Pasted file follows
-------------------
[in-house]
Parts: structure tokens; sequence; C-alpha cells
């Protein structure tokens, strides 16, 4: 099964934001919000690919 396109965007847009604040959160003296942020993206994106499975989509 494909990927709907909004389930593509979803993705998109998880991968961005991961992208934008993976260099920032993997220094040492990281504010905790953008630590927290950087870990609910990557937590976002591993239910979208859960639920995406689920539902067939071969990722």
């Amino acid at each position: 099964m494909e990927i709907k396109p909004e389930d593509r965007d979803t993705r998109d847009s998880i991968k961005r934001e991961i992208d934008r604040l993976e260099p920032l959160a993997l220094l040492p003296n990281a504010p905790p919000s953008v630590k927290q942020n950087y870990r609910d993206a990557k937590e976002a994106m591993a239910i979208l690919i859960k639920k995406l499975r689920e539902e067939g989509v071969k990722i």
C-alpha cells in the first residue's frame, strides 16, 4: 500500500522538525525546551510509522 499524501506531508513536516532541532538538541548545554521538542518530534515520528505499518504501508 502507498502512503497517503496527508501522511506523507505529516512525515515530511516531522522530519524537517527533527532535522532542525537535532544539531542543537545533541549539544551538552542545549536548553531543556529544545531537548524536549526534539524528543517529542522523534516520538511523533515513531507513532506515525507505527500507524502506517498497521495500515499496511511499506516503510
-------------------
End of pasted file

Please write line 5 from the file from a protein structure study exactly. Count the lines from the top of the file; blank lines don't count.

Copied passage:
C-alpha cells in the first residue's frame, strides 16, 4: 500500500522538525525546551510509522 499524501506531508513536516532541532538538541548545554521538542518530534515520528505499518504501508 502507498502512503497517503496527508501522511506523507505529516512525515515530511516531522522530519524537517527533527532535522532542525537535532544539531542543537545533541549539544551538552542545549536548553531543556529544545531537548524536549526534539524528543517529542522523534516520538511523533515513531507513532506515525507505527500507524502506517498497521495500515499496511511499506516503510